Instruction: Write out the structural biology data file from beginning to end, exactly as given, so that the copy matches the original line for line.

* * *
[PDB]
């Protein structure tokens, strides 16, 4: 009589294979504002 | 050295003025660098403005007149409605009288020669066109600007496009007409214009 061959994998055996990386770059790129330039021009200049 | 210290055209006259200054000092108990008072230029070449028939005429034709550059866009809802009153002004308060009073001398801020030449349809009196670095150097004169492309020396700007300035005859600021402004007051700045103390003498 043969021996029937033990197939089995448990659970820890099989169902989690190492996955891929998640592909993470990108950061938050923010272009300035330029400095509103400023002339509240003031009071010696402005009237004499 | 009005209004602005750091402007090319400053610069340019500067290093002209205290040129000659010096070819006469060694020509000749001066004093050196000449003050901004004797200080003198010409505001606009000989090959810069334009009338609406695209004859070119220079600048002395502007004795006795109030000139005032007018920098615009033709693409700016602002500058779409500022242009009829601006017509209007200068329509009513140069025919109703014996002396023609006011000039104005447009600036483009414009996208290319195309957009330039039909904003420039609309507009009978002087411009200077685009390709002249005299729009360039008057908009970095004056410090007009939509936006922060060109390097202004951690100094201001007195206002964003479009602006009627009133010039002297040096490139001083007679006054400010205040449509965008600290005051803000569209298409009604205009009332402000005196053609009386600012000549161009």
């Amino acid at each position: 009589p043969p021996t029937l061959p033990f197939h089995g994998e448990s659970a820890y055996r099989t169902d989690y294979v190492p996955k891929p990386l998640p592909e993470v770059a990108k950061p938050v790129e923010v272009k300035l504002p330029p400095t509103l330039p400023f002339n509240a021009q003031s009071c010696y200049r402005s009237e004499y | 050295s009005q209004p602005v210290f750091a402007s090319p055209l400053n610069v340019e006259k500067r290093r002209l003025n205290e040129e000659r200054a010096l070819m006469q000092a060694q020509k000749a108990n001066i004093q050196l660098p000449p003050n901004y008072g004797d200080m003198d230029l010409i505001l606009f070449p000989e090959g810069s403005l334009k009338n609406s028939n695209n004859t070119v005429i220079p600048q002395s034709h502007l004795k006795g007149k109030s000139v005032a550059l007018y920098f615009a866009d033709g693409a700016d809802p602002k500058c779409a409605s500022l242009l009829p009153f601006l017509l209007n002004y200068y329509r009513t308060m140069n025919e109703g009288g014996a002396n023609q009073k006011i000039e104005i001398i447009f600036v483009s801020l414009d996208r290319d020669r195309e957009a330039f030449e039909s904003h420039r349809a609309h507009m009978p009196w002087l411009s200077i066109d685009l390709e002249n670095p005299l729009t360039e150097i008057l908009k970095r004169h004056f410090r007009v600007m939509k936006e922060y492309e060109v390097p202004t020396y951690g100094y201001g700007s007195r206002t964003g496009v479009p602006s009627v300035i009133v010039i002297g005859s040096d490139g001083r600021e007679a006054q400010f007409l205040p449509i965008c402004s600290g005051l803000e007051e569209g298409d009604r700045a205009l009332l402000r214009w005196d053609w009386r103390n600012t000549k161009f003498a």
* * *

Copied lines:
[PDB]
């Protein structure tokens, strides 16, 4: 009589294979504002 | 050295003025660098403005007149409605009288020669066109600007496009007409214009 061959994998055996990386770059790129330039021009200049 | 210290055209006259200054000092108990008072230029070449028939005429034709550059866009809802009153002004308060009073001398801020030449349809009196670095150097004169492309020396700007300035005859600021402004007051700045103390003498 043969021996029937033990197939089995448990659970820890099989169902989690190492996955891929998640592909993470990108950061938050923010272009300035330029400095509103400023002339509240003031009071010696402005009237004499 | 009005209004602005750091402007090319400053610069340019500067290093002209205290040129000659010096070819006469060694020509000749001066004093050196000449003050901004004797200080003198010409505001606009000989090959810069334009009338609406695209004859070119220079600048002395502007004795006795109030000139005032007018920098615009033709693409700016602002500058779409500022242009009829601006017509209007200068329509009513140069025919109703014996002396023609006011000039104005447009600036483009414009996208290319195309957009330039039909904003420039609309507009009978002087411009200077685009390709002249005299729009360039008057908009970095004056410090007009939509936006922060060109390097202004951690100094201001007195206002964003479009602006009627009133010039002297040096490139001083007679006054400010205040449509965008600290005051803000569209298409009604205009009332402000005196053609009386600012000549161009």
């Amino acid at each position: 009589p043969p021996t029937l061959p033990f197939h089995g994998e448990s659970a820890y055996r099989t169902d989690y294979v190492p996955k891929p990386l998640p592909e993470v770059a990108k950061p938050v790129e923010v272009k300035l504002p330029p400095t509103l330039p400023f002339n509240a021009q003031s009071c010696y200049r402005s009237e004499y | 050295s009005q209004p602005v210290f750091a402007s090319p055209l400053n610069v340019e006259k500067r290093r002209l003025n205290e040129e000659r200054a010096l070819m006469q000092a060694q020509k000749a108990n001066i004093q050196l660098p000449p003050n901004y008072g004797d200080m003198d230029l010409i505001l606009f070449p000989e090959g810069s403005l334009k009338n609406s028939n695209n004859t070119v005429i220079p600048q002395s034709h502007l004795k006795g007149k109030s000139v005032a550059l007018y920098f615009a866009d033709g693409a700016d809802p602002k500058c779409a409605s500022l242009l009829p009153f601006l017509l209007n002004y200068y329509r009513t308060m140069n025919e109703g009288g014996a002396n023609q009073k006011i000039e104005i001398i447009f600036v483009s801020l414009d996208r290319d020669r195309e957009a330039f030449e039909s904003h420039r349809a609309h507009m009978p009196w002087l411009s200077i066109d685009l390709e002249n670095p005299l729009t360039e150097i008057l908009k970095r004169h004056f410090r007009v600007m939509k936006e922060y492309e060109v390097p202004t020396y951690g100094y201001g700007s007195r206002t964003g496009v479009p602006s009627v300035i009133v010039i002297g005859s040096d490139g001083r600021e007679a006054q400010f007409l205040p449509i965008c402004s600290g005051l803000e007051e569209g298409d009604r700045a205009l009332l402000r214009w005196d053609w009386r103390n600012t000549k161009f003498a």